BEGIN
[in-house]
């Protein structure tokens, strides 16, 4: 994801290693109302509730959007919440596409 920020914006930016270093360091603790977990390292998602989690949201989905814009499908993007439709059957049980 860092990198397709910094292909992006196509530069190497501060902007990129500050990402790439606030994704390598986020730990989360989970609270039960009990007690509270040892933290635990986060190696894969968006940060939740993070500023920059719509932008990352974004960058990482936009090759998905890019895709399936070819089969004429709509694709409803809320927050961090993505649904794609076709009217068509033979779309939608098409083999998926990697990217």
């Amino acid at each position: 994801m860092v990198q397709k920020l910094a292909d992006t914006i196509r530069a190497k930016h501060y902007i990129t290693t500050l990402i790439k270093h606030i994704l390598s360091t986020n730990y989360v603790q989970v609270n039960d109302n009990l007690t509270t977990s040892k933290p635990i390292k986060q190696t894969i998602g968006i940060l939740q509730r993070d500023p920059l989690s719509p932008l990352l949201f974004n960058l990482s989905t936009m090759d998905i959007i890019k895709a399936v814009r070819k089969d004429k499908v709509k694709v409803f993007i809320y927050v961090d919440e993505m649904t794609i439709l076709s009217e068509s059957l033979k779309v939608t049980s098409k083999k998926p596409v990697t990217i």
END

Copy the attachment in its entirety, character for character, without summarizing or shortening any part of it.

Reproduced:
[in-house]
């Protein structure tokens, strides 16, 4: 994801290693109302509730959007919440596409 920020914006930016270093360091603790977990390292998602989690949201989905814009499908993007439709059957049980 860092990198397709910094292909992006196509530069190497501060902007990129500050990402790439606030994704390598986020730990989360989970609270039960009990007690509270040892933290635990986060190696894969968006940060939740993070500023920059719509932008990352974004960058990482936009090759998905890019895709399936070819089969004429709509694709409803809320927050961090993505649904794609076709009217068509033979779309939608098409083999998926990697990217």
């Amino acid at each position: 994801m860092v990198q397709k920020l910094a292909d992006t914006i196509r530069a190497k930016h501060y902007i990129t290693t500050l990402i790439k270093h606030i994704l390598s360091t986020n730990y989360v603790q989970v609270n039960d109302n009990l007690t509270t977990s040892k933290p635990i390292k986060q190696t894969i998602g968006i940060l939740q509730r993070d500023p920059l989690s719509p932008l990352l949201f974004n960058l990482s989905t936009m090759d998905i959007i890019k895709a399936v814009r070819k089969d004429k499908v709509k694709v409803f993007i809320y927050v961090d919440e993505m649904t794609i439709l076709s009217e068509s059957l033979k779309v939608t049980s098409k083999k998926p596409v990697t990217i």